Silly Joke Friday

Silly Joke #1

A resident in a seaside hotel breakfast room called the head waiter to his table. “I want two boiled eggs, one of them so undercooked it’s runny, and the other so overcooked, it’s tough and hard to eat. Also, give me some grilled bacon that has been left on the plate to get cold; burnt toast that crumbles away as soon as you touch it with a knife; butter straight from the deep freeze so that it’s impossible to spread; and a pot of very weak coffee, luke-warm.” “That’s a very complicated order, Sir,” said the bewildered waiter. “It might be quite difficult to prepare.” The guest replied, “Oh? But that’s what I got yesterday!!”

Silly Joke #2

A Father is asked by his friend, “Has your son decided what he wants to be when he grows up?” “Yes, he wants to be a garbage collector,” he replies. To this his friend responds “Strange ambition to have for a career?” The father then sighed and said, “Well, he thinks that garbage collectors only work on Tuesdays!”

Silly Joke #3

A man was having marital problems. So he went to his shrink. The shrink says, “When you get home, throw down your briefcase, run to her, embrace her, take off her clothes, and yours, and make mad passionate love to her.” In two weeks he was back in the shrink’s office. The shrink asked “How did it go?” He said, “She didn’t have anything to say, but her bridge club sure got a kick out of it!”

Bonus Silly Joke


Day 1: I have stocked up on enough non-perishable food and supplies to last me for months, maybe even years, so that I can remain in isolation for as long as it takes to see out this pandemic.

Day 1+45 minutes: I had to go to the supermarket because I had a craving for some M&M’s.

Day 4: Got an email from my gym trainer with a more thorough plan for dealing with the Coronavirus that’s better than any our President keeps laying out!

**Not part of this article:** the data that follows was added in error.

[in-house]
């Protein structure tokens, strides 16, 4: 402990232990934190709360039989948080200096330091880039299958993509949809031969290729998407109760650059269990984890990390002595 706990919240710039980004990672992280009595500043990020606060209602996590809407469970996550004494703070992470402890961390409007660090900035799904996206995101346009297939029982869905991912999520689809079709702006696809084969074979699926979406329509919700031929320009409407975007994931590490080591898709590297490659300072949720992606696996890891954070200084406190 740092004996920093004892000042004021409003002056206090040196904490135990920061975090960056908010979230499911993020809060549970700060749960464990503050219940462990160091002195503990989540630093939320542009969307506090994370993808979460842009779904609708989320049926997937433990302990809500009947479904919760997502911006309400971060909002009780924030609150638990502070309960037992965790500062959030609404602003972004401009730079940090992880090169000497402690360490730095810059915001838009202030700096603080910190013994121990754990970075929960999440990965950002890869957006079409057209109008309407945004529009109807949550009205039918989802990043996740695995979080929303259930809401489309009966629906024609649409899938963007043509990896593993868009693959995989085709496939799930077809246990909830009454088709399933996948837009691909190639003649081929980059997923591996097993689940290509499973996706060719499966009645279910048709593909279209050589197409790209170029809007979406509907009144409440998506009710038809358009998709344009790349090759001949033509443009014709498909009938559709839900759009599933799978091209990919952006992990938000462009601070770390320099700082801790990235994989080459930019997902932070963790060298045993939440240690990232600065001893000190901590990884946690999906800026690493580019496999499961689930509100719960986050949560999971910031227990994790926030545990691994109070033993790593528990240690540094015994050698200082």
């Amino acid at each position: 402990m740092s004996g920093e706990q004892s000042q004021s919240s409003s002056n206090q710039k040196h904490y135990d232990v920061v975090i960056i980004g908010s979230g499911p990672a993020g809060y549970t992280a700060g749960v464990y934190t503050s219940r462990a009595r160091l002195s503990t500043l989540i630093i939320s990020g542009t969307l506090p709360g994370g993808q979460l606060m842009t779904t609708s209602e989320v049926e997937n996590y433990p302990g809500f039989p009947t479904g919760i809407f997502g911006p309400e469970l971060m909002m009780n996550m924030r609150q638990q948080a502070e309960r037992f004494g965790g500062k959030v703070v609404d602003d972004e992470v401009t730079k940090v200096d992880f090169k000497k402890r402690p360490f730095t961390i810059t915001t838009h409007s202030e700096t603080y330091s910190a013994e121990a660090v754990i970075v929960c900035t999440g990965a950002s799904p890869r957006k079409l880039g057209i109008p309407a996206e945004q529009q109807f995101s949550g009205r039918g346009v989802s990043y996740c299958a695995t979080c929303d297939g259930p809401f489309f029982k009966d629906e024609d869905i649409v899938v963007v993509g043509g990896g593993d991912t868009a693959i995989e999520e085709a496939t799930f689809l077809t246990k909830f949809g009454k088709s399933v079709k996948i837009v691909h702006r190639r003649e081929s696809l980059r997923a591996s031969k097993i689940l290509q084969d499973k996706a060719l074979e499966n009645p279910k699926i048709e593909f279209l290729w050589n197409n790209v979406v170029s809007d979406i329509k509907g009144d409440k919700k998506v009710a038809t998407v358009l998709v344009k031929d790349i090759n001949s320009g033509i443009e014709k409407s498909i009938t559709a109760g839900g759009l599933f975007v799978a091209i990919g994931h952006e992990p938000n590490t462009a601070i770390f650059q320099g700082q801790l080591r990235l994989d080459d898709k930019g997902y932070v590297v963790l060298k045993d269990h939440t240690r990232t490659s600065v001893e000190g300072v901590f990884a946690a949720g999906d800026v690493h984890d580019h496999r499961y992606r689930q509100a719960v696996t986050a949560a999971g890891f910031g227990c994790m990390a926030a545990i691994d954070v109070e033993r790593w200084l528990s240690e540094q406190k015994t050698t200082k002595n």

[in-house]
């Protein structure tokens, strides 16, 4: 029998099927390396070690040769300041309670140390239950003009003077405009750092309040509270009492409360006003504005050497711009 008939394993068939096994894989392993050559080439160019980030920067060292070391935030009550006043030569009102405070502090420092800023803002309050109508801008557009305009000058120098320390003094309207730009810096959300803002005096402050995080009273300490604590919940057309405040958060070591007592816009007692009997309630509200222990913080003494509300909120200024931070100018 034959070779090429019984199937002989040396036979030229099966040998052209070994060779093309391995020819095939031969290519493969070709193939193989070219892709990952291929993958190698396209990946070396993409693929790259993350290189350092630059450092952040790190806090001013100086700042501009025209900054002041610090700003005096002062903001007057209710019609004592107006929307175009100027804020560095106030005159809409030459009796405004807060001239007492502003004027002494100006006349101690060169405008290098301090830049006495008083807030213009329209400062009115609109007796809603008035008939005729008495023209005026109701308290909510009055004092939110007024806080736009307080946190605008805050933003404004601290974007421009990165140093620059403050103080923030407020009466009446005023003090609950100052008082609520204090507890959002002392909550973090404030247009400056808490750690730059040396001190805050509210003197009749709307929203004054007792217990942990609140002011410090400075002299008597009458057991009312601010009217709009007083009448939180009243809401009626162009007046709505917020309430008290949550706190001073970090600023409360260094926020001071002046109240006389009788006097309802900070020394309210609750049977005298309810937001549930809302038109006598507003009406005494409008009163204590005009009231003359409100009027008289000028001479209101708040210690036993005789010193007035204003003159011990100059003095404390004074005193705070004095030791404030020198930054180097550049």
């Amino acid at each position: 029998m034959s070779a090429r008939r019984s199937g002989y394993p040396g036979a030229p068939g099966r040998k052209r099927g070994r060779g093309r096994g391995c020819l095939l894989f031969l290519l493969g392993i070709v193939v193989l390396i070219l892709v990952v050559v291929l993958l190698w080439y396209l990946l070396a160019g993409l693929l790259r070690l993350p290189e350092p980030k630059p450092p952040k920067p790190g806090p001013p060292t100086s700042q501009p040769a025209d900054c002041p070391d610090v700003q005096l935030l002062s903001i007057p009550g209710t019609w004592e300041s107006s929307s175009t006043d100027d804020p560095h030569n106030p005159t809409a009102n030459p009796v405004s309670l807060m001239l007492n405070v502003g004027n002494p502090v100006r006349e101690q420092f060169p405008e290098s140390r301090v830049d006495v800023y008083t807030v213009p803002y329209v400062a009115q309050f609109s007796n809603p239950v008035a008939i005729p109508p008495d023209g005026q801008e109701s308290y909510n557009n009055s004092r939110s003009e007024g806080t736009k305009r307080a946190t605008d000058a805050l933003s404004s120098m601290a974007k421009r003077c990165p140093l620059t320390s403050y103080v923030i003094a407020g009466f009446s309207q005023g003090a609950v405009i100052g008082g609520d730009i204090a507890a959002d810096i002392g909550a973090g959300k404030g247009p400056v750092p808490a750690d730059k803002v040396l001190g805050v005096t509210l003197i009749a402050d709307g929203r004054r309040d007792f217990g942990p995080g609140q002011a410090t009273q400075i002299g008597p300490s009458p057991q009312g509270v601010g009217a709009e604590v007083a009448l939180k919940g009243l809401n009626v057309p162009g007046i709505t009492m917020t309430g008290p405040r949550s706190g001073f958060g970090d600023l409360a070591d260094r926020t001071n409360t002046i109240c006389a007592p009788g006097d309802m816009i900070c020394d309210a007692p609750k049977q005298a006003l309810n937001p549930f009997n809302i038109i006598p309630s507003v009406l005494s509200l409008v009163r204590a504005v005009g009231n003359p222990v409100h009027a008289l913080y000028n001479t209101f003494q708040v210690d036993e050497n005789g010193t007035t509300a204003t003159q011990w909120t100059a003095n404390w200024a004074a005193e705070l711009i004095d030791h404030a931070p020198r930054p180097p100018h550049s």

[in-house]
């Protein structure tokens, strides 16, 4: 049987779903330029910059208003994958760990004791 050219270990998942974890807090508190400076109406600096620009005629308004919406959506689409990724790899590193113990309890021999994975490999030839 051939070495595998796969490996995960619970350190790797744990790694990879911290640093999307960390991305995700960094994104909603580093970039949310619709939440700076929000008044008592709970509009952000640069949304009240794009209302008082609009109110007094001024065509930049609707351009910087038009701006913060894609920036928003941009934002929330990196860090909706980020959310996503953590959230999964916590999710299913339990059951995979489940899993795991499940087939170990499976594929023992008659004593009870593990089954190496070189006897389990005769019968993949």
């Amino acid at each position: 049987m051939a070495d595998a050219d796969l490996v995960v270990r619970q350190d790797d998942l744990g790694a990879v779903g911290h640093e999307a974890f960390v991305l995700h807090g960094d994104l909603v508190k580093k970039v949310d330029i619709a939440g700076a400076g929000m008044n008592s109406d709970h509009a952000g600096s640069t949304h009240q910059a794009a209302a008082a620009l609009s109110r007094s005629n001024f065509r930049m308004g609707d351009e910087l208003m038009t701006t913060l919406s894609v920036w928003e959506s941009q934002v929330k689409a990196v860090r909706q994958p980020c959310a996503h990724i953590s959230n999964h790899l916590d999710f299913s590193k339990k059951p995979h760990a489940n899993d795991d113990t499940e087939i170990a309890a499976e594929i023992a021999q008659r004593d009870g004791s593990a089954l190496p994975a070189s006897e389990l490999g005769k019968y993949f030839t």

Day 7: There’s no sports on the TV anymore to watch, but I found this nice young lady sitting on my couch in front of it. Apparently she’s my wife.

Day 10: Losing my mind now without having any sports to watch so I started pretending to do the sport of curling with our Roomba and our broom.

Day 13: My wife is coughing now. I think we’ll be alright though because we have over 300 rolls of toilet paper.

Day 15: Could it actually be possible that I’m living in an episode of Netflix’s Black Mirror?

Day 16: The Jehovah’s freaking Witnesses still came to my door today, can you believe it?! I feel guilty though because I purposely had my wife open the door during one of her coughing spells.

Day 19: Thankfully my wife’s ok. She’s no longer coughing anymore. But I am now. Damn those Jehovah’s Witnesses! Somehow they cursed me!

Day 23: I feleeng soooo mach betta. I thik I dscvreerd the cur. Jast swalooww a fewww pammps of Puracell seeeems to haaave dun the trik!

Day 25: The quarantine is finally over! What am I going to do with all this damn toilet paper? Shit!

Peace, love, light, and joy,
Andrew Arthur Dawson

Thought For The Day

Quote #1

“People often think that saying ‘I’m sorry’ will take all the pain away, will fix things somehow and make it all better. But when their behaviors remain the same, their apologies tend to hold no value whatsoever and are nothing more than meaningless words flowing through the air.” (Andrew Arthur Dawson)

Quote #2

“Amends making is about giving the person you hurt the chance to finally begin to heal from all the pain you caused them and should never be about making yourself feel better.” (Andrew Arthur Dawson)

Quote #3

“If you find yourself constantly saying I’m sorry and having to consistently make amends, maybe it’s time to start living a little differently, to begin working on changing some of your behaviors, and becoming a healthier person in the process.” (Andrew Arthur Dawson)

Bonus Quote

“Making amends may never bring some of the things you lost back into your life, but they may just very well bring forth the person within you that you were always meant to become.” (Andrew Arthur Dawson)

Peace, love, light, and joy,
Andrew Arthur Dawson

When The People You Hurt Don’t Come Back, Even After An Amends…

Making a thorough amends using the 12 Step recovery methodologies doesn’t always mean that once it’s complete you’ll get everything back you lost during your addiction-laden years. Sometimes the only thing that happens is that you did your best to clear your side of the street and clean up the wreckage from your past.

I’ve worked with many people in the steps over the years and quite often one of the first things they say when beginning the sponsorship process with them is how they want their wife back, or their kids back, or their job back, or their friend back, or someone else back.